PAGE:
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Lace End-to-End: Raw materials

Women's work
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Nottingham Trent University invites you to participate in an online seminar series: ‘Lace End-to-End’. This new online seminar brings together experts in the history of lace from raw materials to circulation, from the cotton plantation to the window curtain and wedding dress. In exploring the (social, cultural, political, and economic) meanings of lace at these various stages of its lifecycle and within global networks of production and consumption, the series will highlight themes of globalisation, technology, sustainability, identity and memory.

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Event details

This session explores some of the materials used to produce lace and their place in global structures of social and economic power. Steeve Buckridge (Grand Valley State University),  discusses the role of the lagetto tree, the bark of which can be used to produce a lace-like cloth, in crafting identities amongst free and enslaved women in Jamaica, while Debin Ma (Hitotsubashi University) highlights the role of silk in global economic networks from the times of the Silk Road to the modern silk technology transfer in 19-20th century European and Asia.

Steeve Buckridge was born and raised in Jamaica. He received his BA from Barry University, MA from the University of Miami and his Ph.D. from the Ohio State University. He is currently a Professor of African and Caribbean History at Grand Valley State University. His areas of research are Pre-Colonial and Colonial Africa, Caribbean slavery, Gender and Sexuality, Material Culture, Dress and Fashion History. He is a recipient of the Ford Foundation fellowship and was based at the University of the West Indies as a Ford fellow. He has published and lectured widely on Caribbean dress and African textiles, and he has travelled extensively in Africa exploring weaving techniques and studying indigenous textiles. He also lived and taught in several countries including South Africa and Ghana. His pioneering book, The Language of Dress: Resistance and Accommodation in Jamaica, 1760-1890 was published by the University of the West Indies Press in 2004. In 2014, he was awarded a Visiting Scholar in Residence Fellowship at the Center for British Art at Yale University where he used photography, paintings and other forms of visual representations to analyze dress in Victorian Jamaica. His latest book, African Lace-Bark in the Caribbean: The Construction of Race, Class and Gender was released by Bloomsbury Press in 2016. The text examines the production of lace-bark (a form of natural lace from lagetto tree bark) indigenous to the island nations of Cuba, Jamaica and Haiti. Dr. Buckridge was recently awarded a Fulbright Scholars fellowship for Namibia in 2022. His research and forthcoming book will examine the impact of the Namibian genocide on African women and the relation between dress and the traumatized body.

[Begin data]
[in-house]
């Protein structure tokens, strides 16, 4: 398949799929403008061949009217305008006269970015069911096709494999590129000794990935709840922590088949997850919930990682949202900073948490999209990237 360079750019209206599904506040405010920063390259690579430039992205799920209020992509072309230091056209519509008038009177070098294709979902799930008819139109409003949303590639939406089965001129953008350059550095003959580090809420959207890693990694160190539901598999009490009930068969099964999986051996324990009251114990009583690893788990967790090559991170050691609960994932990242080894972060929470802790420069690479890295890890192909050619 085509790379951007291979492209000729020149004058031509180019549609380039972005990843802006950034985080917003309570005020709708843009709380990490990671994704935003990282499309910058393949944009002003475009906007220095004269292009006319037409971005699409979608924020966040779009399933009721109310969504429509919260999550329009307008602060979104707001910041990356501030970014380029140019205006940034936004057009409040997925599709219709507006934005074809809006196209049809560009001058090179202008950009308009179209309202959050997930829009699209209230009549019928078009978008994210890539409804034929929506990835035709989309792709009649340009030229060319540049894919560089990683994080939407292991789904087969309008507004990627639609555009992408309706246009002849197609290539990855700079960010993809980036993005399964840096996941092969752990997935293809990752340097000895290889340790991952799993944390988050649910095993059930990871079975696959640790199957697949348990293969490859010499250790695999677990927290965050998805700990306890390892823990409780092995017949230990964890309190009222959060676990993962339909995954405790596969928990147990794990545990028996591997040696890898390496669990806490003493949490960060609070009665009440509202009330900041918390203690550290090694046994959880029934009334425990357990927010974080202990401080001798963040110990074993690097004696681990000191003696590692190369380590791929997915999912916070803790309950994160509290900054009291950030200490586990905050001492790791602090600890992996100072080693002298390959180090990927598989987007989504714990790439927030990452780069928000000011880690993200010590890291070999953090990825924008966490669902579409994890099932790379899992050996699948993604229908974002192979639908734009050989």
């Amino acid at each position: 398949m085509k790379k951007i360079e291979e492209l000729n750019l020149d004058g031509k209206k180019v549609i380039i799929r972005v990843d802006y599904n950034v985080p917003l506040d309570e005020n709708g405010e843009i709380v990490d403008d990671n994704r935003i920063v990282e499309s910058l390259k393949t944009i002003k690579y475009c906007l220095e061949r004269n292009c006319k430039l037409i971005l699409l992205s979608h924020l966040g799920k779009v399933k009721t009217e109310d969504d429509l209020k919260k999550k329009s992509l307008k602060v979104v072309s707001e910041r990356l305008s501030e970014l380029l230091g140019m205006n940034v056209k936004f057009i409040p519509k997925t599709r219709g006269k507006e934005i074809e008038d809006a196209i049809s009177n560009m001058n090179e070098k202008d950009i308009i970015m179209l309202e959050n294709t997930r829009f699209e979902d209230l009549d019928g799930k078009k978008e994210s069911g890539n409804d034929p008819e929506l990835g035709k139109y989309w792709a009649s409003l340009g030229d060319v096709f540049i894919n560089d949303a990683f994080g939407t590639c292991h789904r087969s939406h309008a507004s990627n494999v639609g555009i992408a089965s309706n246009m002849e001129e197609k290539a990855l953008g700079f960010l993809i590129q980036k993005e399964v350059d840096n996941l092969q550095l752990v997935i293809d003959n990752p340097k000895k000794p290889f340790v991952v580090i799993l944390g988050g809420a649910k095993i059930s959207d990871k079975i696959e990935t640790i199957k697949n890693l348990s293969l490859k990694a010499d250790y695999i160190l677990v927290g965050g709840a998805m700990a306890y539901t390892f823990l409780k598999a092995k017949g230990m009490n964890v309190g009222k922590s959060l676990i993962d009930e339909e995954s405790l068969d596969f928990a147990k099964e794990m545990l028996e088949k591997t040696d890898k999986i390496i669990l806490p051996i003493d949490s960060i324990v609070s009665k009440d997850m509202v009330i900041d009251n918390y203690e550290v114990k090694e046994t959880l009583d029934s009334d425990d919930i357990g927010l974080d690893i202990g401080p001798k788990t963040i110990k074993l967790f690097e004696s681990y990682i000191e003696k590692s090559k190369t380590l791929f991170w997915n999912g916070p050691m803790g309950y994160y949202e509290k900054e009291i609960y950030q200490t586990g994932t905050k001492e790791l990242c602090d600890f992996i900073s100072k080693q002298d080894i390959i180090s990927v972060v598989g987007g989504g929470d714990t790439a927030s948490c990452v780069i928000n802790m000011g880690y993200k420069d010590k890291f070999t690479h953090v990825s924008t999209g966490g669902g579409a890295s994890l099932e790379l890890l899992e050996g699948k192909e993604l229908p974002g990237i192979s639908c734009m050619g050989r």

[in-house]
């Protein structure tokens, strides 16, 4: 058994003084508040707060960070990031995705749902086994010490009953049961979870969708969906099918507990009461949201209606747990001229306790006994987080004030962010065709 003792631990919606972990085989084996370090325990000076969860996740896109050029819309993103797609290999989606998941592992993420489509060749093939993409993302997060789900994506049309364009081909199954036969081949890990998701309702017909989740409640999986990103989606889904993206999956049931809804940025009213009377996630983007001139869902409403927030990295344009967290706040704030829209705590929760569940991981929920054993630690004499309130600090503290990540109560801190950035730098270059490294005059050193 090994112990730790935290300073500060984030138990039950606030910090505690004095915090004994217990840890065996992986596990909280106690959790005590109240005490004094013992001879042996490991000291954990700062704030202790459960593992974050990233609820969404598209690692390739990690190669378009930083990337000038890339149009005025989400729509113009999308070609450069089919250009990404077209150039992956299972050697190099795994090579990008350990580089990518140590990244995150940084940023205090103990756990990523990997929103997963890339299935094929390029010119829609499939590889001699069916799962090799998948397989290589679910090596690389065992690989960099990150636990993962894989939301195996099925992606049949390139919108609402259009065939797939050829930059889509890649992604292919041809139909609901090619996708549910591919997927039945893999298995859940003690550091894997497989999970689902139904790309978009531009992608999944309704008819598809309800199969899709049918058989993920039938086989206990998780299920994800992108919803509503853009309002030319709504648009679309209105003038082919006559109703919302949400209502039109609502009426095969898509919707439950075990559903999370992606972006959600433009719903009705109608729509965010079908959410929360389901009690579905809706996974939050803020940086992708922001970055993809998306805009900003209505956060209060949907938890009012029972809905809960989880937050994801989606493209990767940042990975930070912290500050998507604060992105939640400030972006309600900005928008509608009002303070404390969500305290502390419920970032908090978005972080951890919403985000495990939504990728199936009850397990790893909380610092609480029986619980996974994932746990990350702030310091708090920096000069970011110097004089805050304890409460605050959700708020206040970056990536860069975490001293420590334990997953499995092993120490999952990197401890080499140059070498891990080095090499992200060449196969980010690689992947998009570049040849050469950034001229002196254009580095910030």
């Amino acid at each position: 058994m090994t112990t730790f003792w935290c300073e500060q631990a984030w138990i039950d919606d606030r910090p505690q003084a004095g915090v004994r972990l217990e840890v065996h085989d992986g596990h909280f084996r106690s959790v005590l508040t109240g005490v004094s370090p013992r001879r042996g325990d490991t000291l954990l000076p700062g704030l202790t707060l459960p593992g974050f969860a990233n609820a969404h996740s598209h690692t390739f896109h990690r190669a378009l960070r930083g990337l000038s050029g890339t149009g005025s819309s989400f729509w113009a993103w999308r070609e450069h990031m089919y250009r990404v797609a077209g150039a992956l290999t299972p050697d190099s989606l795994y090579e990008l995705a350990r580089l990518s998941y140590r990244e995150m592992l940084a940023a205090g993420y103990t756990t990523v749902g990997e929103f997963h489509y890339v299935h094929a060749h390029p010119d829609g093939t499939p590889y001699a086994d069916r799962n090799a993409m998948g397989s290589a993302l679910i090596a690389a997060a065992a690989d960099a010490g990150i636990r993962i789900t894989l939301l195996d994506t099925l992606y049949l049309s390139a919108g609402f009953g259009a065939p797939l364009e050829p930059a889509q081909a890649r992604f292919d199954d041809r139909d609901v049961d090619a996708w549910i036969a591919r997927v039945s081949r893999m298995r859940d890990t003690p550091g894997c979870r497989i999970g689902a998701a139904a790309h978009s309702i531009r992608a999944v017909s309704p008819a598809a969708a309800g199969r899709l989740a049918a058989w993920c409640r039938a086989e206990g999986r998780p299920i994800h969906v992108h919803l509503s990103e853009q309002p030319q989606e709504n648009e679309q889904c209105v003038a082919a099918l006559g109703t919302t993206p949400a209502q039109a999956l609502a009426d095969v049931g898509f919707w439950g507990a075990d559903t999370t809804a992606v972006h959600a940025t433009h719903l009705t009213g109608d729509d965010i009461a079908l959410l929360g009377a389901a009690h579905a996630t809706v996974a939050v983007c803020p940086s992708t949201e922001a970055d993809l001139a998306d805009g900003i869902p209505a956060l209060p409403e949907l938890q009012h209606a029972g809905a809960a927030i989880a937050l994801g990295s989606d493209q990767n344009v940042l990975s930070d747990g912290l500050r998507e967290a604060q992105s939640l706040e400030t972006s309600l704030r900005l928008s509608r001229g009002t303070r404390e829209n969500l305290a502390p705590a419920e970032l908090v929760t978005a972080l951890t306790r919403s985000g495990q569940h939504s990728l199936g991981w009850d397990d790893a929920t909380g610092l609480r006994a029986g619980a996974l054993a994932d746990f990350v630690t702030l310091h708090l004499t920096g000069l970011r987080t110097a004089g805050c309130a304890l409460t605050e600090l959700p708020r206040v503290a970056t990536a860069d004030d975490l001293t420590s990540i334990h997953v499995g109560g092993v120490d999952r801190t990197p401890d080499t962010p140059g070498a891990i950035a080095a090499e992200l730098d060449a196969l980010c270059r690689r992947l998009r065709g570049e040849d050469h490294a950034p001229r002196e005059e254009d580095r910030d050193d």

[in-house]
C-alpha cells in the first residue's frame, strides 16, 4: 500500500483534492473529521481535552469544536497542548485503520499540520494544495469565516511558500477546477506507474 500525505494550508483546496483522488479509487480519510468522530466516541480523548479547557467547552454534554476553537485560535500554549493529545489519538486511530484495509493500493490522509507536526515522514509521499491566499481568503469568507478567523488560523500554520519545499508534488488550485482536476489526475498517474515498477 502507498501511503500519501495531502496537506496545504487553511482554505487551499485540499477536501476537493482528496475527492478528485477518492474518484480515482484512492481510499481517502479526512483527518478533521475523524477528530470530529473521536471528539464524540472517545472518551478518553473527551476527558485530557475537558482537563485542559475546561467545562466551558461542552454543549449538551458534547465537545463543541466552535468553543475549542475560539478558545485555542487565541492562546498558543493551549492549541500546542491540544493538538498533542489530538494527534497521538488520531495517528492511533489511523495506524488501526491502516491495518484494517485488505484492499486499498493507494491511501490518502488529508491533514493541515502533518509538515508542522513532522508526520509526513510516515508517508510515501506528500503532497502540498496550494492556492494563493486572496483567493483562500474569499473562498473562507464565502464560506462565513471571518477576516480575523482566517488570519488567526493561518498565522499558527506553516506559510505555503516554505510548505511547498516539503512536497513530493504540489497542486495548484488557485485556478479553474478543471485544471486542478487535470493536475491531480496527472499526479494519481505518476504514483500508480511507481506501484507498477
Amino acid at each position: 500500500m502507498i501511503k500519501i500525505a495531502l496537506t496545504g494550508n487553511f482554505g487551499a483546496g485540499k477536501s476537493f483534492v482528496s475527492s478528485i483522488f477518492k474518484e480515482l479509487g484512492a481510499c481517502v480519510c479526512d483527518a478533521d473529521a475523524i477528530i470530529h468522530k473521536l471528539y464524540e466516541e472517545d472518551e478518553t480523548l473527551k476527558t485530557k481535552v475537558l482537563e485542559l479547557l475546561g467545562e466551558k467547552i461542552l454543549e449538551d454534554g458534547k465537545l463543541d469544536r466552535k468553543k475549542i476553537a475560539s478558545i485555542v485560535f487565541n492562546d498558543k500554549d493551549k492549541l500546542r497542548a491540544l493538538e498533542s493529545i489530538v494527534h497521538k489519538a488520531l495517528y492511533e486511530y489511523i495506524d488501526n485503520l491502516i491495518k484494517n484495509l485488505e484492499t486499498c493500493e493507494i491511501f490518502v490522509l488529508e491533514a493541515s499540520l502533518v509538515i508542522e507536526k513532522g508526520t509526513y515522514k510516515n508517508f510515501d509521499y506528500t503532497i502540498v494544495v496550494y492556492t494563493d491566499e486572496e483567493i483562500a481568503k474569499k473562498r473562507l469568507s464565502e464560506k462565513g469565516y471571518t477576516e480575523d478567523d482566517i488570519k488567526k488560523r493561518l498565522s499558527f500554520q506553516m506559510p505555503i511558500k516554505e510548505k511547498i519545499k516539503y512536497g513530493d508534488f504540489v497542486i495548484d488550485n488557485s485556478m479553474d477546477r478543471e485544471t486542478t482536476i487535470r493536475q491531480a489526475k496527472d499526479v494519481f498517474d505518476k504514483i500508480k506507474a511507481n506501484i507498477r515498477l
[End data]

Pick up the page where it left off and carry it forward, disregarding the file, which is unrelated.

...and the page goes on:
Debin Ma is an expert on the long-term economic growth of East Asia, especially China. His research interests include global history; the international comparison of living standards; institutions, legal traditions, and ideology; human capital and productivity; and the economic history of the silk industry. Debin Ma is currently professor of economics at the Institute of Economic Research at Hitotsubashi University in Japan, and currently holds visiting professorships at the London School of Economics and at Fudan University in Shanghai.

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You must register separately for each session you are interested in. Once registered you will  receive an email with the link to the event. Please keep this safe.


All events start at 12 pm and are expected to be around an hour.

Image source: Original Format: University of British Columbia Library. Rare Books & Special Collections. World War I 1914-1918 British Press photograph collection. BC 1763.

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